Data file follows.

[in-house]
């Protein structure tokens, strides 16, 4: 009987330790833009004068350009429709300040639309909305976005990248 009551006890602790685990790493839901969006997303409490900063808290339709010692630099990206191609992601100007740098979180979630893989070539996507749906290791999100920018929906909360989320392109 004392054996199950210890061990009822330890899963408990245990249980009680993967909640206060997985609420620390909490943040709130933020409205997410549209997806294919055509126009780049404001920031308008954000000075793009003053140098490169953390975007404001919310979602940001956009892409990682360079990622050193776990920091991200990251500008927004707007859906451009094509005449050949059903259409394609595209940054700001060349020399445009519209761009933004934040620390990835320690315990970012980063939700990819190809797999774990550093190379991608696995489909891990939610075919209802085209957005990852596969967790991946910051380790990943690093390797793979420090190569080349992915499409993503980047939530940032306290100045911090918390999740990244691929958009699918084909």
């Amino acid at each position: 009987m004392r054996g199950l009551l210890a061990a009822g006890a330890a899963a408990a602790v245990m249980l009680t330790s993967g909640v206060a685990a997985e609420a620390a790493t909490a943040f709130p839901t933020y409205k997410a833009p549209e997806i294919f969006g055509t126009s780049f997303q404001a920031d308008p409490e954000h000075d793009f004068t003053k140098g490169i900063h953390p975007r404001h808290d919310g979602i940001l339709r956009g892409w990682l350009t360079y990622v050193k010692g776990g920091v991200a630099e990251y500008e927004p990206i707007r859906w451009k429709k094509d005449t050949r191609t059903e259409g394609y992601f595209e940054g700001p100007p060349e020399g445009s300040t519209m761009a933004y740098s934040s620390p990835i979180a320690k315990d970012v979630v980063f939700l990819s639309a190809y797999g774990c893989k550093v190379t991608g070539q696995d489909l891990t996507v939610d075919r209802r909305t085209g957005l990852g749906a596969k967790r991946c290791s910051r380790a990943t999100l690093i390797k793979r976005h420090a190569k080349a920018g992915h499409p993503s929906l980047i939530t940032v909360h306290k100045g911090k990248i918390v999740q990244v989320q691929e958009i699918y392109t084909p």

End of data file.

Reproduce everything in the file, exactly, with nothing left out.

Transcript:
[in-house]
């Protein structure tokens, strides 16, 4: 009987330790833009004068350009429709300040639309909305976005990248 009551006890602790685990790493839901969006997303409490900063808290339709010692630099990206191609992601100007740098979180979630893989070539996507749906290791999100920018929906909360989320392109 004392054996199950210890061990009822330890899963408990245990249980009680993967909640206060997985609420620390909490943040709130933020409205997410549209997806294919055509126009780049404001920031308008954000000075793009003053140098490169953390975007404001919310979602940001956009892409990682360079990622050193776990920091991200990251500008927004707007859906451009094509005449050949059903259409394609595209940054700001060349020399445009519209761009933004934040620390990835320690315990970012980063939700990819190809797999774990550093190379991608696995489909891990939610075919209802085209957005990852596969967790991946910051380790990943690093390797793979420090190569080349992915499409993503980047939530940032306290100045911090918390999740990244691929958009699918084909």
């Amino acid at each position: 009987m004392r054996g199950l009551l210890a061990a009822g006890a330890a899963a408990a602790v245990m249980l009680t330790s993967g909640v206060a685990a997985e609420a620390a790493t909490a943040f709130p839901t933020y409205k997410a833009p549209e997806i294919f969006g055509t126009s780049f997303q404001a920031d308008p409490e954000h000075d793009f004068t003053k140098g490169i900063h953390p975007r404001h808290d919310g979602i940001l339709r956009g892409w990682l350009t360079y990622v050193k010692g776990g920091v991200a630099e990251y500008e927004p990206i707007r859906w451009k429709k094509d005449t050949r191609t059903e259409g394609y992601f595209e940054g700001p100007p060349e020399g445009s300040t519209m761009a933004y740098s934040s620390p990835i979180a320690k315990d970012v979630v980063f939700l990819s639309a190809y797999g774990c893989k550093v190379t991608g070539q696995d489909l891990t996507v939610d075919r209802r909305t085209g957005l990852g749906a596969k967790r991946c290791s910051r380790a990943t999100l690093i390797k793979r976005h420090a190569k080349a920018g992915h499409p993503s929906l980047i939530t940032v909360h306290k100045g911090k990248i918390v999740q990244v989320q691929e958009i699918y392109t084909p």